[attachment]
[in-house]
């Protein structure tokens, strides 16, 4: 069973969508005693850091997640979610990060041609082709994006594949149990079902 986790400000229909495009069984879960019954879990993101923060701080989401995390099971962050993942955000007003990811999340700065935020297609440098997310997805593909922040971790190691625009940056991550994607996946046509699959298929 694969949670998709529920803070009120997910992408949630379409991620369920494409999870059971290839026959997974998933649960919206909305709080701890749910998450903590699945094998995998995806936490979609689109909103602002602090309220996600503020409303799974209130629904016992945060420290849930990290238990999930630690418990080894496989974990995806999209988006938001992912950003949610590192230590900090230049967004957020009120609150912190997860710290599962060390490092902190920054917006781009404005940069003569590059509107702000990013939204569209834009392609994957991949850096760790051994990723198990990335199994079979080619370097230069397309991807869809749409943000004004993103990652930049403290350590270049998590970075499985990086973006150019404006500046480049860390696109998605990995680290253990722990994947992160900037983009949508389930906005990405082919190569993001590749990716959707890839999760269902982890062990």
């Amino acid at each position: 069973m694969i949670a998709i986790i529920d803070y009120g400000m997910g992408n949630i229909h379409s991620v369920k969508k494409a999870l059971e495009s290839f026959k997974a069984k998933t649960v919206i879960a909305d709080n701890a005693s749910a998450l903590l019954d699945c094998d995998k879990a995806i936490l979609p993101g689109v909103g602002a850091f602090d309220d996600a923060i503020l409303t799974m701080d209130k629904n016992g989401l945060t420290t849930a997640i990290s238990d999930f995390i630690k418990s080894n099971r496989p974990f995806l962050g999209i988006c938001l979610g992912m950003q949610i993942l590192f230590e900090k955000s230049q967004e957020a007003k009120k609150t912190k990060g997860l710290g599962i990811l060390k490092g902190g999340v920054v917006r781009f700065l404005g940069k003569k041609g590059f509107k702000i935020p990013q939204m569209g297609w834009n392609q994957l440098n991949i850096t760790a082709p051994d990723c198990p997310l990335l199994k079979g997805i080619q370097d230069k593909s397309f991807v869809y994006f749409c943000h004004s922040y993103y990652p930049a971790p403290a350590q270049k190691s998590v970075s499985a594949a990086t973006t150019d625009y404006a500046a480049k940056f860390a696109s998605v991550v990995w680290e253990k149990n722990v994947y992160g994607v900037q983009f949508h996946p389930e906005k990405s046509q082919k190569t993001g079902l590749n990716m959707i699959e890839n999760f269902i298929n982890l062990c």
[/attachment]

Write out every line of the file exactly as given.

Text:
[in-house]
């Protein structure tokens, strides 16, 4: 069973969508005693850091997640979610990060041609082709994006594949149990079902 986790400000229909495009069984879960019954879990993101923060701080989401995390099971962050993942955000007003990811999340700065935020297609440098997310997805593909922040971790190691625009940056991550994607996946046509699959298929 694969949670998709529920803070009120997910992408949630379409991620369920494409999870059971290839026959997974998933649960919206909305709080701890749910998450903590699945094998995998995806936490979609689109909103602002602090309220996600503020409303799974209130629904016992945060420290849930990290238990999930630690418990080894496989974990995806999209988006938001992912950003949610590192230590900090230049967004957020009120609150912190997860710290599962060390490092902190920054917006781009404005940069003569590059509107702000990013939204569209834009392609994957991949850096760790051994990723198990990335199994079979080619370097230069397309991807869809749409943000004004993103990652930049403290350590270049998590970075499985990086973006150019404006500046480049860390696109998605990995680290253990722990994947992160900037983009949508389930906005990405082919190569993001590749990716959707890839999760269902982890062990």
């Amino acid at each position: 069973m694969i949670a998709i986790i529920d803070y009120g400000m997910g992408n949630i229909h379409s991620v369920k969508k494409a999870l059971e495009s290839f026959k997974a069984k998933t649960v919206i879960a909305d709080n701890a005693s749910a998450l903590l019954d699945c094998d995998k879990a995806i936490l979609p993101g689109v909103g602002a850091f602090d309220d996600a923060i503020l409303t799974m701080d209130k629904n016992g989401l945060t420290t849930a997640i990290s238990d999930f995390i630690k418990s080894n099971r496989p974990f995806l962050g999209i988006c938001l979610g992912m950003q949610i993942l590192f230590e900090k955000s230049q967004e957020a007003k009120k609150t912190k990060g997860l710290g599962i990811l060390k490092g902190g999340v920054v917006r781009f700065l404005g940069k003569k041609g590059f509107k702000i935020p990013q939204m569209g297609w834009n392609q994957l440098n991949i850096t760790a082709p051994d990723c198990p997310l990335l199994k079979g997805i080619q370097d230069k593909s397309f991807v869809y994006f749409c943000h004004s922040y993103y990652p930049a971790p403290a350590q270049k190691s998590v970075s499985a594949a990086t973006t150019d625009y404006a500046a480049k940056f860390a696109s998605v991550v990995w680290e253990k149990n722990v994947y992160g994607v900037q983009f949508h996946p389930e906005k990405s046509q082919k190569t993001g079902l590749n990716m959707i699959e890839n999760f269902i298929n982890l062990c």